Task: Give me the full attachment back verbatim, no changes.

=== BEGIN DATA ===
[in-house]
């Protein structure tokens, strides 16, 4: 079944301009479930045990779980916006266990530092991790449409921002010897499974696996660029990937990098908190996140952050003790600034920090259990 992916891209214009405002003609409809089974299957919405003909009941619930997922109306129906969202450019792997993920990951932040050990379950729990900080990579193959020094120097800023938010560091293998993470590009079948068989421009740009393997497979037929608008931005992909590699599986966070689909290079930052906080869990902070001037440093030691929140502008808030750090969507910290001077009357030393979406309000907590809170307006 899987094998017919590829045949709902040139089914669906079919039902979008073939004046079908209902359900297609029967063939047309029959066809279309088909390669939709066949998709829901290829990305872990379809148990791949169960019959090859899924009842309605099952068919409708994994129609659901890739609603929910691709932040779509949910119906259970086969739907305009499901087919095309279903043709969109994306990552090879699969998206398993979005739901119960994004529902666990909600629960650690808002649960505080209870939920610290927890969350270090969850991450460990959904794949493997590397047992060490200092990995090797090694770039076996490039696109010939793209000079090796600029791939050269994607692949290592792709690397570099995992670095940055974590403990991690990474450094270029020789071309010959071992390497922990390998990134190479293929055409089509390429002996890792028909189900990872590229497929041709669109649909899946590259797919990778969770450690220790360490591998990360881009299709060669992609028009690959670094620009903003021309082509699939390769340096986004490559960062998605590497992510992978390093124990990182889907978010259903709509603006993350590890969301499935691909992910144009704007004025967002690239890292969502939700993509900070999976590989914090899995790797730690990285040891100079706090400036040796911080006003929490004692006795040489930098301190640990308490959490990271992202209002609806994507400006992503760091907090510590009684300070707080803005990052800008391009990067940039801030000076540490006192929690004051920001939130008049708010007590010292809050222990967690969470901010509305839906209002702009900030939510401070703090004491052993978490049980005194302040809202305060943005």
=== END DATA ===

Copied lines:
[in-house]
């Protein structure tokens, strides 16, 4: 079944301009479930045990779980916006266990530092991790449409921002010897499974696996660029990937990098908190996140952050003790600034920090259990 992916891209214009405002003609409809089974299957919405003909009941619930997922109306129906969202450019792997993920990951932040050990379950729990900080990579193959020094120097800023938010560091293998993470590009079948068989421009740009393997497979037929608008931005992909590699599986966070689909290079930052906080869990902070001037440093030691929140502008808030750090969507910290001077009357030393979406309000907590809170307006 899987094998017919590829045949709902040139089914669906079919039902979008073939004046079908209902359900297609029967063939047309029959066809279309088909390669939709066949998709829901290829990305872990379809148990791949169960019959090859899924009842309605099952068919409708994994129609659901890739609603929910691709932040779509949910119906259970086969739907305009499901087919095309279903043709969109994306990552090879699969998206398993979005739901119960994004529902666990909600629960650690808002649960505080209870939920610290927890969350270090969850991450460990959904794949493997590397047992060490200092990995090797090694770039076996490039696109010939793209000079090796600029791939050269994607692949290592792709690397570099995992670095940055974590403990991690990474450094270029020789071309010959071992390497922990390998990134190479293929055409089509390429002996890792028909189900990872590229497929041709669109649909899946590259797919990778969770450690220790360490591998990360881009299709060669992609028009690959670094620009903003021309082509699939390769340096986004490559960062998605590497992510992978390093124990990182889907978010259903709509603006993350590890969301499935691909992910144009704007004025967002690239890292969502939700993509900070999976590989914090899995790797730690990285040891100079706090400036040796911080006003929490004692006795040489930098301190640990308490959490990271992202209002609806994507400006992503760091907090510590009684300070707080803005990052800008391009990067940039801030000076540490006192929690004051920001939130008049708010007590010292809050222990967690969470901010509305839906209002702009900030939510401070703090004491052993978490049980005194302040809202305060943005």